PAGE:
Changes in use of other medications (e.g., prescription opioids) as well as other substances, both licit (e.g., nicotine, alcohol, etc.) and illicit (e.g., stimulants, non-prescription opioid use, etc.) Drug interactions, cannabis use disorder, and any other outcomes/side effects (e.g., hyperemesis) following use of medical cannabis and how these outcomes were measured.Detailed information on patterns of use, real-time conditions around use, and biochemical validation of use.
Further, NIDA wants researchers to investigate “validated instruments and measures” for cannabis studies, the prevalence of “cannabis use disorders” in medical marijuana patients, the relationship between cannabis compounds and health outcomes, methods of reaching out to patients to maximize diverse data collection, labeling validation for marijuana products and more.
“In addition to supporting new data collection when appropriate, the Registry will be expected to take advantage of existing data collection cohorts and other data sources. These include medicinal cannabis registry programs supported by federal grants and/or state funds, electronic health records, and other sources. The Registry is expected to perform meta-analyses of existing published research to identify priority areas of focus for the Registry as well as gaps in our understanding of medicinal cannabis use and related outcomes.”
Researchers interested in creating and maintaining a medical marijuana registry with NIDA funding can start to submit their applications on October 15. The application period expires on November 16.
NIDA said that, in an ideal world, research on the health outcomes of medical marijuana use would come from clinical trials, rather than registry data. But as Director Nora Volkow has repeatedly emphasized, there are significant obstacles for studies that involve Schedule I drugs like cannabis.
President Joe Biden did sign a massive infrastructure bill last year that includes provisions aimed at allowing researchers to study the actual marijuana that consumers are purchasing from state-legal dispensaries. But the legislation, rather than immediately giving scientists access to the products, lays out a fairly long-term plan for considering the issue and then potentially making that happen down the line.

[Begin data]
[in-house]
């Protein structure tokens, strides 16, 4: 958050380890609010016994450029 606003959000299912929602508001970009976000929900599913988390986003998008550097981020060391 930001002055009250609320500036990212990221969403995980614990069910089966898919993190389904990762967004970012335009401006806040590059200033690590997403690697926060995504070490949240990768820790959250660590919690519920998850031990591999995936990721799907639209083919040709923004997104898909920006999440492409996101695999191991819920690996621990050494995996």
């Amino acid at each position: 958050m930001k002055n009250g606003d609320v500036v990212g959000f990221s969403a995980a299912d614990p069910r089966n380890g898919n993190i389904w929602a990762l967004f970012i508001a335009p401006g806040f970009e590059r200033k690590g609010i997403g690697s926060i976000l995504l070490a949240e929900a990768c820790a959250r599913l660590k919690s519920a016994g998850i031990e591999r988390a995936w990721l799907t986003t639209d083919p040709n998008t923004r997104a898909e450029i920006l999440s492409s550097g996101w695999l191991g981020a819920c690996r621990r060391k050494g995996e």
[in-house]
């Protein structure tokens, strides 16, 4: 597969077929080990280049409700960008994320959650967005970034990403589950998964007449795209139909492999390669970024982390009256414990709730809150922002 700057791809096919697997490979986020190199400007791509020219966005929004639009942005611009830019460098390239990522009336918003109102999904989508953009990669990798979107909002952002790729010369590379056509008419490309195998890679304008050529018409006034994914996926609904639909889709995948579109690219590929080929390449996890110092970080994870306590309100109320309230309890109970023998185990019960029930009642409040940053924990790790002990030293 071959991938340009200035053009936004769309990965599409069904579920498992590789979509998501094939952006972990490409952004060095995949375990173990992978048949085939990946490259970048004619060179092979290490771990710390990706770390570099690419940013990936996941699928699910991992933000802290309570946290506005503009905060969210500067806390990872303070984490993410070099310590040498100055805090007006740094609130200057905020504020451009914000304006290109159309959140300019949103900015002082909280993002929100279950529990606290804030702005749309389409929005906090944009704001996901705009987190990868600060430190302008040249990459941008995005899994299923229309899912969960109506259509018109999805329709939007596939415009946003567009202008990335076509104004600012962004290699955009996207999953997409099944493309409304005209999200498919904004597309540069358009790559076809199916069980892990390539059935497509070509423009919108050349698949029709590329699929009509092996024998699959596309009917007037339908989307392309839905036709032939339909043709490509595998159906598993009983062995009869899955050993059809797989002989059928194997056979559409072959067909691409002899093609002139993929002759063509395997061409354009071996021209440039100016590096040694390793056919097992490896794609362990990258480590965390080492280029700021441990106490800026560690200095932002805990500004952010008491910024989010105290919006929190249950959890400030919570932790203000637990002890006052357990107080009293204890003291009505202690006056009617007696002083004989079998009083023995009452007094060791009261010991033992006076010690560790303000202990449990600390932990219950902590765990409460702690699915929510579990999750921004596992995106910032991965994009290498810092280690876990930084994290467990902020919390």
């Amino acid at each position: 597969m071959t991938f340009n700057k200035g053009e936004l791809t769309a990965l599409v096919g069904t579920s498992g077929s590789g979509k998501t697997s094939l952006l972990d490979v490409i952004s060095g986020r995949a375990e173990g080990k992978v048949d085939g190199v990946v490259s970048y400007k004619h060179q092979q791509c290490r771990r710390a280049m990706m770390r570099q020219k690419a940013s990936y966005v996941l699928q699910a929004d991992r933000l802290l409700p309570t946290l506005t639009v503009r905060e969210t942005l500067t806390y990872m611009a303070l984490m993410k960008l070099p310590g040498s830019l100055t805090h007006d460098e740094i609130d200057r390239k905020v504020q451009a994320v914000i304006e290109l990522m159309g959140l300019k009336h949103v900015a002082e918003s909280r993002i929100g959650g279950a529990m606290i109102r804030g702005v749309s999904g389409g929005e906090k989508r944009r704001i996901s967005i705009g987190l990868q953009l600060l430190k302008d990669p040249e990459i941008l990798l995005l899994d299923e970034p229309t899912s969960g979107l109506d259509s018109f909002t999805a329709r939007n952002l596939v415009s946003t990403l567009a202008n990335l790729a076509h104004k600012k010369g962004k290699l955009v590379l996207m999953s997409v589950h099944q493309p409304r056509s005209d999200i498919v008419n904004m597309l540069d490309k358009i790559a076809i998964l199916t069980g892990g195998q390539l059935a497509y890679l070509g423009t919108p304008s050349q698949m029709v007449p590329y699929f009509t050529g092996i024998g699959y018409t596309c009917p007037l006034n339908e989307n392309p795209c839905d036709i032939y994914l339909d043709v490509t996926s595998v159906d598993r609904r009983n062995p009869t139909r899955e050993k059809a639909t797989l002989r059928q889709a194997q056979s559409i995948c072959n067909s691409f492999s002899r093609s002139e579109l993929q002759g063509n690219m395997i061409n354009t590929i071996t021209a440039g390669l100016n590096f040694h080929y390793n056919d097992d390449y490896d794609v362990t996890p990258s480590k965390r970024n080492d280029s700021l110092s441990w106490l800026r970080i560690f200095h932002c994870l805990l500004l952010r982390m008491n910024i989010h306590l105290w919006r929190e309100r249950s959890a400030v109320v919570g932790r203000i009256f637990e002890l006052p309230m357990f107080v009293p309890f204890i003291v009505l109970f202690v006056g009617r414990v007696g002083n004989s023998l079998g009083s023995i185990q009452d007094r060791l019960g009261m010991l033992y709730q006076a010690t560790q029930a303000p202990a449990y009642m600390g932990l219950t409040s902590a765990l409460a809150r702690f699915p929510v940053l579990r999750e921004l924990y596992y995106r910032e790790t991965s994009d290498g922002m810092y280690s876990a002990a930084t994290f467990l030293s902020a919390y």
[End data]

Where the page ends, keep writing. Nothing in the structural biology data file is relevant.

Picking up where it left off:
The House has also on several occasions passed separate cannabis research legislation aimed at letting investigators use dispensary cannabis in studies, but different standalone legislation that has cleared the Senate contains no such provisions.
While NIDA told Marijuana Moment that it’s currently unable to purchase cannabis directly from dispensaries, it is the case that DEA has taken steps to expand authorized marijuana manufacturers for research purposes. There was a decades-long monopoly on such cannabis cultivation at the University of Mississippi until the agency started approving new applicants.
DEA has also repeatedly proposed to increase the annual quota of marijuana that can be produced for research in recent years.
Meanwhile, NIDA has renewed its push to promote federally funded research into marijuana as more states enact reform—specifically expressing interest in studies on differing cannabis regulatory models that are in place across the country.
The agency separately published a “sources sought notice” for “Analysis of Cannabis and Related Materials for Research” this month, seeking information from prospective contractors that are able to analyze marijuana samples—including those that come from state-legal dispensaries—for research purposes.